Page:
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Divide on Gaidinliu reflected in day-long seminar

KOHIMA, (NPN): Divided opinions over eulogising Rani Gaidinliu and construction of a memorial hall-cum-museum in Kohima in her honour, were reflected at the regional seminar held National Institute of Electronics & I T Merema(Nagaland University campus) organised by the Women Studies Centre (WSC) NU under the title “ The Life and Times of Rani Gaidinliu”. While scholars from outside opined that eulogising Rani Gaidinliu and construction of the memorial hall-cum-museum was quite befitting, leaders of state organisations did not share the view on account of recorded accounts.

Resource person and historian at IIT Guwahati, Dr John Thomas who presented a paper on history, identity and the politics of Rani Gaidinliu said she defied the British to become one among the tribal heroes of India’s independence struggle, which then prime minister Jawaharlal Nehru understood and actively recognised. He said Gaidinliu not only defied the British but was also the founder of Heraka religion and opposed to paying tax to the British.  Resource person from Centre for Manipur Studies, Manipur University, Dr.Vijayalakshmi Brara said the full-fledged museum of Rani Gaidinliu would be of immense help to the scholars, academicians and also the researchers.

Peace Activist Niketu Iralu who spoke on communal harmony concerns said a space should be created wisely to carry out healthy dialogue and resolve together on this issue and said many things have gone wrong in the Naga struggle. He however said the wounds inflicted by the massacre of two church leaders and others by Heraka followers were yet to heal. 

Earlier, in her keynote address WSC director Dr Rosemary Dzüvichü asserted that it was important to look from the feminist perspective and see where “we” were heading to. She contended that most of the public statements were from the male perspective. Slamming the statement of NBCC just before the birth centenary celebration of Rani Gaidinliu in New Delhi, Dzivichü described it as “self-righteous and judgemental attitude that marks Naga Christianity”’ and not forgetting that all Nagas were not Baptists and do not come under NBCC. Rosemary argued that one did not lose anything by having a museum-cum- library in Kohima since it could be used to conduct various academic activities. Resource person, Dr. Ratan Kaurinta, assistant professor department of commerce, NU Kohima who presented on personal perspective on Rai Gaidinliu said her name had faded in memory but the controversy had served as a wakeup call to relook at “our very Rani Gaidinliu”.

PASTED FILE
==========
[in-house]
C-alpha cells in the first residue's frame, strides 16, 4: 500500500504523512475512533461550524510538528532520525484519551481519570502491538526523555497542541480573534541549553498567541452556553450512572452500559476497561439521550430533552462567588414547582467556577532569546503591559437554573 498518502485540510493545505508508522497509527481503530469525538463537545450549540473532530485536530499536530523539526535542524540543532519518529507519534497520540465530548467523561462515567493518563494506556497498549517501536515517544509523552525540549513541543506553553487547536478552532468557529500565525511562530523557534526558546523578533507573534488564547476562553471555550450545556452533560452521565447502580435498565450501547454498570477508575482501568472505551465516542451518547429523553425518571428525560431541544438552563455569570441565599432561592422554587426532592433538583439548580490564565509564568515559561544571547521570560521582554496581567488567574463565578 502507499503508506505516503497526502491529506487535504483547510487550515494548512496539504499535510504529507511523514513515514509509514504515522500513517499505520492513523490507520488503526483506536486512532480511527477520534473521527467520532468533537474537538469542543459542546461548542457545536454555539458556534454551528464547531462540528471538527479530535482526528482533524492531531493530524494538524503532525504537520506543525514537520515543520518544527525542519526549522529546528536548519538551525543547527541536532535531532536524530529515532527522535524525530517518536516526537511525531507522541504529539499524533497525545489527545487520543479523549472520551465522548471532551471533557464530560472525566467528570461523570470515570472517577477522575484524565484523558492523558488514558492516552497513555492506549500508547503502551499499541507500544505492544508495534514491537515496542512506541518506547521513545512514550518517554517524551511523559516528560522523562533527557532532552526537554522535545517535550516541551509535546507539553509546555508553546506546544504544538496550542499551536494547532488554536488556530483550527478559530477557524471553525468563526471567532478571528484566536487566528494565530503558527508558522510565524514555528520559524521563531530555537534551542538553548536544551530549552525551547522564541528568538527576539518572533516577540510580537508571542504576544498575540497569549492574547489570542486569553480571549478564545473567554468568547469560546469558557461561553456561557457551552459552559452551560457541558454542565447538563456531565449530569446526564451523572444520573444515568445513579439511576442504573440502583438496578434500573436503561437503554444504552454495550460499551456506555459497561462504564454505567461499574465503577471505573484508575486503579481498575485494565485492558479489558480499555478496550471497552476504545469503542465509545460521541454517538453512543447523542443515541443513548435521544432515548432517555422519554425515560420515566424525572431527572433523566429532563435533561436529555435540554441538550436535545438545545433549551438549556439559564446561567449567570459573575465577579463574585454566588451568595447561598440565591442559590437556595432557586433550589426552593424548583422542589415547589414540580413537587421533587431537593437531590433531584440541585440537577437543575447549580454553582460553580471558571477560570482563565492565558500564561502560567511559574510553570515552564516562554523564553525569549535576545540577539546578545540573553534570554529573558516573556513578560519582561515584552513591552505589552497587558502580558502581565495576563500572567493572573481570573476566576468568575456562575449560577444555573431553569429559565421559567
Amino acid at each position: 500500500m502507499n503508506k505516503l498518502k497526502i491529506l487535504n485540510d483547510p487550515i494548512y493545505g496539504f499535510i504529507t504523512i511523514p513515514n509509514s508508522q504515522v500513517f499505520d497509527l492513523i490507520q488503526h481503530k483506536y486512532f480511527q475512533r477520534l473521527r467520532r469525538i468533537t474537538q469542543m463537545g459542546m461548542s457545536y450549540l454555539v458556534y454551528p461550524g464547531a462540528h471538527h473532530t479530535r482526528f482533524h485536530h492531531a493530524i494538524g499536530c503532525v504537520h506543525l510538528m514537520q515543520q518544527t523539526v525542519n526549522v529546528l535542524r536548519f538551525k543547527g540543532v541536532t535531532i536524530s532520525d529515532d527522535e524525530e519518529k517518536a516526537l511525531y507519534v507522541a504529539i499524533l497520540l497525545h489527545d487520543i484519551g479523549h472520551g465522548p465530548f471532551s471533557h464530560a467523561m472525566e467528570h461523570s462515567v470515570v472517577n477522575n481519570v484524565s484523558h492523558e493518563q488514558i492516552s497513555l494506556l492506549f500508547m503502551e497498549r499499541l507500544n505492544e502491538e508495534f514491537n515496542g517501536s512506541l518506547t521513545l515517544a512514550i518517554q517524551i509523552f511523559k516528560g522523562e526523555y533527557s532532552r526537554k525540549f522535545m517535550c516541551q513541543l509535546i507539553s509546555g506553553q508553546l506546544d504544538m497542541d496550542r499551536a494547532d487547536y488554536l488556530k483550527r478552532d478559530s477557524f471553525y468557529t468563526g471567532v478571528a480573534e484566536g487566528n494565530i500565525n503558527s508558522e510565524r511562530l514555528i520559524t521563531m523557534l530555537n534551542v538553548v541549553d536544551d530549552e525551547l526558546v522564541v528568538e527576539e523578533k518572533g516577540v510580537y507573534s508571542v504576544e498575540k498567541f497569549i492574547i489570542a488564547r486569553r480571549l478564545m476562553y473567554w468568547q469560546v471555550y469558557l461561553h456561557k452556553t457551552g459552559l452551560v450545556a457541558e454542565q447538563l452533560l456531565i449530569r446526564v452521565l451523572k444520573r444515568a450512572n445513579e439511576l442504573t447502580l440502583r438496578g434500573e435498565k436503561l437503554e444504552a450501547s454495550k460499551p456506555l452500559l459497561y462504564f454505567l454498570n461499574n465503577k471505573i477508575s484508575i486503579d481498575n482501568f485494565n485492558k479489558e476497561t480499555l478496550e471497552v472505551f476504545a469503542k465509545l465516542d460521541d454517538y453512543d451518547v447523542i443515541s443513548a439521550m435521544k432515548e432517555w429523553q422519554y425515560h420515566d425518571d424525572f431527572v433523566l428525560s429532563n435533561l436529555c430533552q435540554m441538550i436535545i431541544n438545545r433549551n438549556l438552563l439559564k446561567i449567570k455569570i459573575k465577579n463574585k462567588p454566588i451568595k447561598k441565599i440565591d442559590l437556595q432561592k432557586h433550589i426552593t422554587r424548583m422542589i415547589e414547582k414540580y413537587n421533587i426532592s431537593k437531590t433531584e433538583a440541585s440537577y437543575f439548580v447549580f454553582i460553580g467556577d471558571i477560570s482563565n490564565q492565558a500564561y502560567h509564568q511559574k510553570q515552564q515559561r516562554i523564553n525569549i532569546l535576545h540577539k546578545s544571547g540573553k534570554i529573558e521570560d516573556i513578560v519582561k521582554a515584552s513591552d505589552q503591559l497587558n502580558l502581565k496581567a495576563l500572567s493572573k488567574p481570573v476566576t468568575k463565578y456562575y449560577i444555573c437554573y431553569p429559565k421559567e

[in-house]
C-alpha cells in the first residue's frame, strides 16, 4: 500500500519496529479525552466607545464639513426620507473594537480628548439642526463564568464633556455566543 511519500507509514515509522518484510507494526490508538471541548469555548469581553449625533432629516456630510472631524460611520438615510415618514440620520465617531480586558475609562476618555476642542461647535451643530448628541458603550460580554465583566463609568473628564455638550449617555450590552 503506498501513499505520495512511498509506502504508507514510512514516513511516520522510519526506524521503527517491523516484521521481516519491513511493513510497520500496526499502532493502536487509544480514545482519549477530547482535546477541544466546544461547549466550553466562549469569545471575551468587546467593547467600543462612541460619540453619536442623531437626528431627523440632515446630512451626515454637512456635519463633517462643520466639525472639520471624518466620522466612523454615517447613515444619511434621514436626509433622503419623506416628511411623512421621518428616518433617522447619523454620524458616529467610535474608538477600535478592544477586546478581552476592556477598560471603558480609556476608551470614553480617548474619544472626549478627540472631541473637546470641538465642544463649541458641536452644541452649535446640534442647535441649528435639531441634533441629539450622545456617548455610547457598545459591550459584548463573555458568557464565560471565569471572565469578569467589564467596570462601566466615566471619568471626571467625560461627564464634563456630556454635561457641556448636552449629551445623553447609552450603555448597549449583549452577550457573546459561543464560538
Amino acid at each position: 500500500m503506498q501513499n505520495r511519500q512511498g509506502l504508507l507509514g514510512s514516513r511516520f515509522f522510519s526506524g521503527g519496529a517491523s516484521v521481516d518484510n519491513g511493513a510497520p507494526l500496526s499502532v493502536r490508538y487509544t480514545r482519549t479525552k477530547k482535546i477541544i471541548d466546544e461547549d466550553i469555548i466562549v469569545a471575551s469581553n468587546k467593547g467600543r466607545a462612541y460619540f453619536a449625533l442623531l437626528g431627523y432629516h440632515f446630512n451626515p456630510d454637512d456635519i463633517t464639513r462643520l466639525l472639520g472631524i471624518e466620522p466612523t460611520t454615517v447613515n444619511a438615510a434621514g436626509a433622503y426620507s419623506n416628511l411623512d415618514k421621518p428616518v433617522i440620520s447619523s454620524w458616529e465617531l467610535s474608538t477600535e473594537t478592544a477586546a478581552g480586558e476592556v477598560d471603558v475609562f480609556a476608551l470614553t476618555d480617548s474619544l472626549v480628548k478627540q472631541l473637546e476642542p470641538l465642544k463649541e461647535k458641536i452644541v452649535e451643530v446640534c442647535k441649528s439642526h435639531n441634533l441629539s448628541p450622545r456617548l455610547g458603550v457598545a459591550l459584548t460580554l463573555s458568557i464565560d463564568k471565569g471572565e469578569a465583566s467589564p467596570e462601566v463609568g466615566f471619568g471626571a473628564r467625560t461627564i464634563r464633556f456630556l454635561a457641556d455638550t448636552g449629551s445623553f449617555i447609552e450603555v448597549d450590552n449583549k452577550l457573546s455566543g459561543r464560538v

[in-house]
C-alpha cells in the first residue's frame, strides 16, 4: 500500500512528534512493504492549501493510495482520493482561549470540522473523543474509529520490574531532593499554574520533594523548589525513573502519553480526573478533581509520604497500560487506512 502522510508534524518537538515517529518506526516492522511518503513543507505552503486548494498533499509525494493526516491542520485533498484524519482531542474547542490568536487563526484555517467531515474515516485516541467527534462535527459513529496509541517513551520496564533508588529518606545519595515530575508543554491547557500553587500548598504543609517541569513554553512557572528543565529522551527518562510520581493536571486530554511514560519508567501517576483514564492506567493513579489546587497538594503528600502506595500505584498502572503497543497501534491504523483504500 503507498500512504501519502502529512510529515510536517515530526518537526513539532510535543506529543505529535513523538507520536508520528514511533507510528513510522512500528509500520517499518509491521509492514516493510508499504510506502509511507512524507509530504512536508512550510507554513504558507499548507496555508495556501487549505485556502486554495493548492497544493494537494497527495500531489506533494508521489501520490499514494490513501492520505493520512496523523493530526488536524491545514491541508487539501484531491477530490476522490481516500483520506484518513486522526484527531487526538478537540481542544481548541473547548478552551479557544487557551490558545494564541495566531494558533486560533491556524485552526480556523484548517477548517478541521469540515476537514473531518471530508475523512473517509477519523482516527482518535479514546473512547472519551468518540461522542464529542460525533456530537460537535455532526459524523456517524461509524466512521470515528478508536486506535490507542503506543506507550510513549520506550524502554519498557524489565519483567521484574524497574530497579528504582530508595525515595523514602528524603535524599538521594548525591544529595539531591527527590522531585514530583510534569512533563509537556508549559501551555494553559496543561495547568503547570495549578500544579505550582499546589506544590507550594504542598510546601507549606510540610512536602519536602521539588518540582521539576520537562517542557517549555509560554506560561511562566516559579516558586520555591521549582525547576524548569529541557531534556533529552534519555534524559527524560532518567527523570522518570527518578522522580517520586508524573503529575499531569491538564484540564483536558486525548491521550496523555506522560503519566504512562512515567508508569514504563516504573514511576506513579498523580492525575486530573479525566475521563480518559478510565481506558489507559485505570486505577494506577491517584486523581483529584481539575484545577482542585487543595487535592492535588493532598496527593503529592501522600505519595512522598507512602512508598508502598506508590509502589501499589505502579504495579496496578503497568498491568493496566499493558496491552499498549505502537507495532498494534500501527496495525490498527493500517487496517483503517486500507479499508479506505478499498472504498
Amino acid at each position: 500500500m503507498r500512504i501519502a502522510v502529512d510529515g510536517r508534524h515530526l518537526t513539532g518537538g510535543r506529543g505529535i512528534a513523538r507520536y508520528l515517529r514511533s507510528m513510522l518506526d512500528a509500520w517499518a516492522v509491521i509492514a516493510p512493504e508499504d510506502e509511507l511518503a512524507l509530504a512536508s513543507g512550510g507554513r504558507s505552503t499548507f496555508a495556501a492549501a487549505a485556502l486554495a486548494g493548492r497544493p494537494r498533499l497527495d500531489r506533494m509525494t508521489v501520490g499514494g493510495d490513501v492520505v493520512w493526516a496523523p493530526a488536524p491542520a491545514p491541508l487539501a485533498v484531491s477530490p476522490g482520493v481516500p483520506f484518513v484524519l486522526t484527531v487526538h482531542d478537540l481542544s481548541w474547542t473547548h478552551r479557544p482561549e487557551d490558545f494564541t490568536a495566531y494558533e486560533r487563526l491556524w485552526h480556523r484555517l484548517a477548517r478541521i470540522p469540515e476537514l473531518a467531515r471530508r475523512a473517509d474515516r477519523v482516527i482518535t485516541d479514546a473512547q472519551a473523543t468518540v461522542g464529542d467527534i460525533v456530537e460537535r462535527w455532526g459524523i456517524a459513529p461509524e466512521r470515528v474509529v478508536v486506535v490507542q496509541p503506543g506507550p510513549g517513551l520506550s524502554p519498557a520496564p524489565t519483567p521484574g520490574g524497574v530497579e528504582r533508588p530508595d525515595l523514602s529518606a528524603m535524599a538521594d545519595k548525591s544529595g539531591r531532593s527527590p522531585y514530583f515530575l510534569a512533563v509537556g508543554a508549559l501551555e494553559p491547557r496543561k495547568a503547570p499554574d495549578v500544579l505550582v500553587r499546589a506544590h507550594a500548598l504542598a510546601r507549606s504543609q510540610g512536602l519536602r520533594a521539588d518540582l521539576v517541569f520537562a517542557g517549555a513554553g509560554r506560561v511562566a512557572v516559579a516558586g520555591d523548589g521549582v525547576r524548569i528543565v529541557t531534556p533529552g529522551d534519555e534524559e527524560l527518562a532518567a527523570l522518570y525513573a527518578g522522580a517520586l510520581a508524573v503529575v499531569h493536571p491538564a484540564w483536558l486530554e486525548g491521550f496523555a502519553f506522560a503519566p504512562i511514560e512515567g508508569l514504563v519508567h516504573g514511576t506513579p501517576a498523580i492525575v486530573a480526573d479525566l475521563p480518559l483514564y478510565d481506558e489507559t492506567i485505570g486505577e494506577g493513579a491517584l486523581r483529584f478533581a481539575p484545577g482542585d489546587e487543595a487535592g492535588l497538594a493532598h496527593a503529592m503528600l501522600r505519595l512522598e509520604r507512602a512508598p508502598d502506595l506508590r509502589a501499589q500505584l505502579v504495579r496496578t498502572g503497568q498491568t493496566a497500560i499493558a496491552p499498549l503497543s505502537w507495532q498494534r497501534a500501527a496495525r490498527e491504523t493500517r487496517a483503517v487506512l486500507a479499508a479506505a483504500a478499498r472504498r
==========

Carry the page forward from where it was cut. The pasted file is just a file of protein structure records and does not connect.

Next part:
Kaurinta said it would be tantamount to insulting Gaidinliu by restricting her to any particular camp or ideology as she was champion of her own people, the Zeliangrog people.

Kaurinta asserted that the Catholic Church in Nagaland in the name of Diocese of Kohima, through Fr. Francis Thadathil, MSFS and others travelled to Lungkao, the native village of Rani Gaidinliu and handed over a certificate and gold medal on February 18, 1992 just before her last journey, in recognition of her relentless service and sufferings for her people.

While resource persons including Human Rights Activists Kekhrie Yhome were on the same page, other participants, especially from the Nagaland Tribes Council and Naga Hoho stood opposed to the idea of having Gaidinliu museum in the state capital.

NTC advisor Z. Lohe said finding a place for Rani Gaidinliu in the society should be based on the history and historical achievement but not out of compulsion or through the plea for women reservation. Lohe said Gaidinliu should not be idolized on falsehood and cited accounts of how Rani Gaidinliu had massacred not less than nine NNC leaders. He said relatives of Rani Gaidinliu should tender apology to the relatives of the victims of those she killed.

Lohe questioned whether Rani Gaidinliu, who was a confused woman, should be venerated. He said if Nagas were to idolize a murderer, then there would be nothing left for posterity.

NTC member Theja Therieh said venerating Rani Gaindinliu would be an insult to the Nagas as she killed patriotic soldiers, fought Britishers not for India’s freedom but to defend her own belief and practices. 

He narrated that Gaidinliu “practised witch craft, as told by her associates” who also said she spelt evil, discouraged the children to go to school and instead, encouraged them to place their books under the pillow and sleep so as to acquire the knowledge contained therein through the ‘spirit’. He said there was no reason to celebrate over such philosophy.

Further, Therie said just as chief minister Manipur stated that Rani Gaidinliu was a daughter of Manipur, therefore, if India wanted to glorify and venerate Rani Gaininliu based on historical background, then it can be done in any part f the world but not in Nagaland. 

He said the relatives of the victims were still crying for justice in wilderness as no justice has been delivered to them till date. Theja also said the victims and the relatives were “our” first concern now. He said trying to create image out of nothing would not be easy.

Speaker Naga Hoho Medoselhou said Rani Gaindinliu was a murderer, thereby Nagas would not like to respect a murder as she had not done anything good for the Nagas. He said a greater portion of Gaidinliu’s history was against the Nagas, killing NNC leaders that had cost the Naga Political movement tremendously. Therefore, he said there was nothing to remember Gaidinliu or pay to respects to her.

An elderly woman who introduced herself as a close aide of Rani Gaidinliu during 1950-1951, Mrs Kamai claimed that Phizo and Rani had worked together for the independent cause. 

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